Marine expo commemorates great voyager
SHANGHAI: An international marine exhibition opened in Shanghai on Friday to commemorate the 600th anniversary of the epic voyages by Chinese navigator Zheng He.
The week-long show will detail China's seafaring history and Zheng's seven voyages at the Shanghai Exhibition Centre.
The exhibition also showcases the achievements that China and other countries have made in navigation, shipbuilding, maritime administration and maritime science and technology.
Zheng's fleet, comprising more than 300 vessels and manned by about 27,000 sailors a number unrivalled in the world at that time visited more than 30 countries and regions in Asia and Africa between 1405 and 1433.
He is believed to be the first man to have established a direct sea route linking the Western Pacific and the Indian Ocean. His voyages occurred 87 years earlier than Columbus' discovery of America and 114 years earlier than Magellan's round-the-world voyage.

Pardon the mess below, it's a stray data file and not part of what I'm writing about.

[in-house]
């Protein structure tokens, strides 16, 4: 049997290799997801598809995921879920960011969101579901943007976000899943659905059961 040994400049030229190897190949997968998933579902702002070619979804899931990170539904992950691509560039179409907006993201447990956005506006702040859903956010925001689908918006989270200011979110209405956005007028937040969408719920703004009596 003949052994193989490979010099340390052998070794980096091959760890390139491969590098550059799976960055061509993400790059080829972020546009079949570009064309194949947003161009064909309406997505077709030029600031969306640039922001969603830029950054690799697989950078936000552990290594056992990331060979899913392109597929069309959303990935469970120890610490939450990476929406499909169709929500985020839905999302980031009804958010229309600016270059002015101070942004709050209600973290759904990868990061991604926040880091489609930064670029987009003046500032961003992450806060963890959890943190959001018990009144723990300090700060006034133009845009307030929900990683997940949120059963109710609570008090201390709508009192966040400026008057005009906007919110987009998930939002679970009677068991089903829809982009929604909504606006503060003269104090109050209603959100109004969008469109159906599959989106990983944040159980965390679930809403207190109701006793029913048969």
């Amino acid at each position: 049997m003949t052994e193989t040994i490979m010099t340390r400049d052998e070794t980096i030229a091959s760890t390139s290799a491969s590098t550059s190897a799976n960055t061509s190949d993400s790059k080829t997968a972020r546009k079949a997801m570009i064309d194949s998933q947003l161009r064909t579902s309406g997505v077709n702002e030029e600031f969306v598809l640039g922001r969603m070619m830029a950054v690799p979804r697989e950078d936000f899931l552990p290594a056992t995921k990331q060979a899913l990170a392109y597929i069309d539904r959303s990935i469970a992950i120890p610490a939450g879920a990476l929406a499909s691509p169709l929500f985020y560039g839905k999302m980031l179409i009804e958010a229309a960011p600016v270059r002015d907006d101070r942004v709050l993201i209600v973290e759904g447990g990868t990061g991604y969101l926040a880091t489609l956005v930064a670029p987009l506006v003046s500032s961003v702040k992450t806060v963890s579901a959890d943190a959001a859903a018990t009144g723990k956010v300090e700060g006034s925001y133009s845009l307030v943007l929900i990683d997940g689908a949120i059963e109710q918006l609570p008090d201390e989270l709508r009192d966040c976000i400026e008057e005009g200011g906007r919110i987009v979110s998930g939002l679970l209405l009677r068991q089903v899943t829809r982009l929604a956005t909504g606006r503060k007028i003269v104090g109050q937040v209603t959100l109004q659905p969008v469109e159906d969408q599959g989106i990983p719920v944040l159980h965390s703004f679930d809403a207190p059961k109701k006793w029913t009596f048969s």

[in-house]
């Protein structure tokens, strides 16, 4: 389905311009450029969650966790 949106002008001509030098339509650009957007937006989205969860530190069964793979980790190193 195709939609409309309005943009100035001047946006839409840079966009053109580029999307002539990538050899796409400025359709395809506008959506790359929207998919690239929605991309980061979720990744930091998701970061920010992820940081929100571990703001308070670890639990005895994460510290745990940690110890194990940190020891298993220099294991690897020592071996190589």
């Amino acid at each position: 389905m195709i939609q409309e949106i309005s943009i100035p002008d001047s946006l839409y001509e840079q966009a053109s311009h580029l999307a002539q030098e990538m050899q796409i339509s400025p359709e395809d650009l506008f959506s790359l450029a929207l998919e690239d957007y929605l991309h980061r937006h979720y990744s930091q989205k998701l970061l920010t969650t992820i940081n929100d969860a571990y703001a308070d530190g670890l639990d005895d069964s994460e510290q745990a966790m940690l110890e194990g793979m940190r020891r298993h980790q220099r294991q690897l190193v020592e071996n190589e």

"Zheng He was more an ambassador of peace than a sailor," said Zheng Yijun, a researcher at the Institute of Marine Science at the Academy of Sciences.
He contributed a great deal to the establishment of harmonious international order in his time and his aspirations conform to the nation's determination to maintain peace in international relations, said Zheng, who has researched Zheng He's voyages for decades.
Chen Jie, a first-year student at Shanghai Maritime University, said her university had organized a lot of activities, including academic exchanges, exhibitions and drama performances, to commemorate the pioneering voyages from ancient China.
Monday marks the 600th anniversary of Zheng He's first voyage and the day will become China's Navigation Day starting from this year.
The city's other commemorative events are focused on the grandeur of its century-old harbour.
Apart from Shanghai, a dozen cities in East China are claiming to be linked with Zheng He's "treasure boat."
(China Daily 07/09/2005 page2)